2 May 2008
The Peninsular War (1808 - 1814)
On the 2 May 1808, the citizens of Madrid rose up against the French invaders, triggering the Peninsular War.
But while the events of the 'Dos De Mayo' are the centre of prolonged parades, festivals and celebrations in Spain, nothing is planned to mark the anniversary in Britain.
The Peninsula War saw 60,000 British troops at any one time fighting in Spain and Portugal. It was the greatest deployment in Europe before World War I. Deaths from wounds and sickness amounted to at least 40,000 - a loss rate comparable to that of WWI.
About the Peninsular War
The story of the British Army in the Peninsular is, in fact, one of success: the Army did not suffer a single defeat. Many British regiments continue to treasure their association with the struggle; many trace their roots back to that period.
Wider interest continues. Battlefield tours in Spain are increasingly popular and, as seen in the success of the Sharpe novels, the lure of the period continues. There is also an ongoing fascination with the British commander, Arthur Wellesley.
“The Duke of Wellington is beyond doubt the most gifted and successful general in British history,” says Professor Charles Esdaile, from the University of Liverpool.
“He was not a charismatic leader, he was often unfair, he was not the best of coalition generals, and he was trusted rather than respected, but his grasp of strategy, his ability to plan complex operations, his logistical skills, his ability to carry the government with him, his eye for ground, his moral courage and his coolness under fire were all outstanding.”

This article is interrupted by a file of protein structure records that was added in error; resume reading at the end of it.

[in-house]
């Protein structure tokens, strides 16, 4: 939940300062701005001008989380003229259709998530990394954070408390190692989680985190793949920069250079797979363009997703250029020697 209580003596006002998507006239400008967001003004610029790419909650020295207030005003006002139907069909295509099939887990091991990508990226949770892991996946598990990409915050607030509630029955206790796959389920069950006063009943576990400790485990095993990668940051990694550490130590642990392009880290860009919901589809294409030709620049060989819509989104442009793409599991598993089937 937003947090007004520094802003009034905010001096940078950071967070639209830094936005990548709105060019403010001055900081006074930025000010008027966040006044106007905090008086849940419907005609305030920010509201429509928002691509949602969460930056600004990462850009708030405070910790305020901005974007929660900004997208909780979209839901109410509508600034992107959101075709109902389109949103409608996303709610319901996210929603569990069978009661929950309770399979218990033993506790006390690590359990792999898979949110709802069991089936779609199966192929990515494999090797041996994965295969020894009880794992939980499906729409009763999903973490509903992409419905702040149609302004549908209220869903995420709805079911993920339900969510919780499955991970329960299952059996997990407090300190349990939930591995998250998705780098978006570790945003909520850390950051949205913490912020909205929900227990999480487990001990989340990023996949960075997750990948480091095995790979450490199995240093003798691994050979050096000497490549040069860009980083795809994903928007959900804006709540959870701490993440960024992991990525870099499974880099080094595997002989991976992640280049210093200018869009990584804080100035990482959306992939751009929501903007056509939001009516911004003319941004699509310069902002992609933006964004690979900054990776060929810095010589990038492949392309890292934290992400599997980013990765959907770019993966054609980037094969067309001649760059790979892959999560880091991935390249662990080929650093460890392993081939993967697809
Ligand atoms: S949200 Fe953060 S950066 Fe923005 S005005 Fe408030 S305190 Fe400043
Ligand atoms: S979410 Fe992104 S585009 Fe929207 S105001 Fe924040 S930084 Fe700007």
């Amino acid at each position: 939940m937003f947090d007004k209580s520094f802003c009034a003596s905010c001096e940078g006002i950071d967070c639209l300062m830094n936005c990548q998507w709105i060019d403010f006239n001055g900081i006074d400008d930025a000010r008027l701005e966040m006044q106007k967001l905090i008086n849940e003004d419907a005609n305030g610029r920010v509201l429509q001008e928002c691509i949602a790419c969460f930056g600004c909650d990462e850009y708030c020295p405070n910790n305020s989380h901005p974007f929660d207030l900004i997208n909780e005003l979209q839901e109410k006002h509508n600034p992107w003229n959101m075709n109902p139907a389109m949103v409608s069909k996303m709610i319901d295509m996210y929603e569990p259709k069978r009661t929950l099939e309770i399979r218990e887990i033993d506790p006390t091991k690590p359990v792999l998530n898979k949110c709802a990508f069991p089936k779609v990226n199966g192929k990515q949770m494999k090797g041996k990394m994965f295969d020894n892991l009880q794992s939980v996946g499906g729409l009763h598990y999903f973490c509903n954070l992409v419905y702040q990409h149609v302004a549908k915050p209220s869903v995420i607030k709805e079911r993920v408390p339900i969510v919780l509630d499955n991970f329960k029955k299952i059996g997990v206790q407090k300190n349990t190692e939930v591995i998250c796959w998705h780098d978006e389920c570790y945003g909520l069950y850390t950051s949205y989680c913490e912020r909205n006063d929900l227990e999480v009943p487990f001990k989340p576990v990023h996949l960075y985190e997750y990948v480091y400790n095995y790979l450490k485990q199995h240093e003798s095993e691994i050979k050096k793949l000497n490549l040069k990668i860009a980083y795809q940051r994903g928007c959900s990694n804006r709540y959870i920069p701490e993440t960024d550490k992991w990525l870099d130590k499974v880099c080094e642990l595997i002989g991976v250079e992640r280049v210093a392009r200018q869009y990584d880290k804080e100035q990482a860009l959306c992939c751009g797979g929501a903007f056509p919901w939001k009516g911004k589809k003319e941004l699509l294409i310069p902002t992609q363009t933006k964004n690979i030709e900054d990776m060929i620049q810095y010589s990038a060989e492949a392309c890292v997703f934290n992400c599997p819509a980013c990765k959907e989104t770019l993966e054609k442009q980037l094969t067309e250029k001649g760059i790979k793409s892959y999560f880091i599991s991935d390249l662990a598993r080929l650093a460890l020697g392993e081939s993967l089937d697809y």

In Spain, the commemorations have a particular resonance. Over one million people died in the war – this from a population of 11 million. In Spain, the war is known as the Spanish Independence War; a source of pride as the Spanish were the first to stand up to Napoleon’s dominance.
It became a period when Spain and Portugal threw off the past. Spain lost her empire on the mainland of South America, while acquiring a modern constitution. The war was remarkable for the co-operation between the Spanish, British and Portuguese.
But, as Professor Esdaile points out, on all sides there remains a great deal of ignorance and prejudice. In both Britain and Spain the war tends to be remembered in a nationalistic fashion that tends to downplay the contribution of the other.
In pictures: Peninsular War bicentenary
The Duke of Wellington: Soldiering to Glory
The Peninsular War (Wikipedia)
English Heritage looks after Apsley House, home of the first Duke of Wellington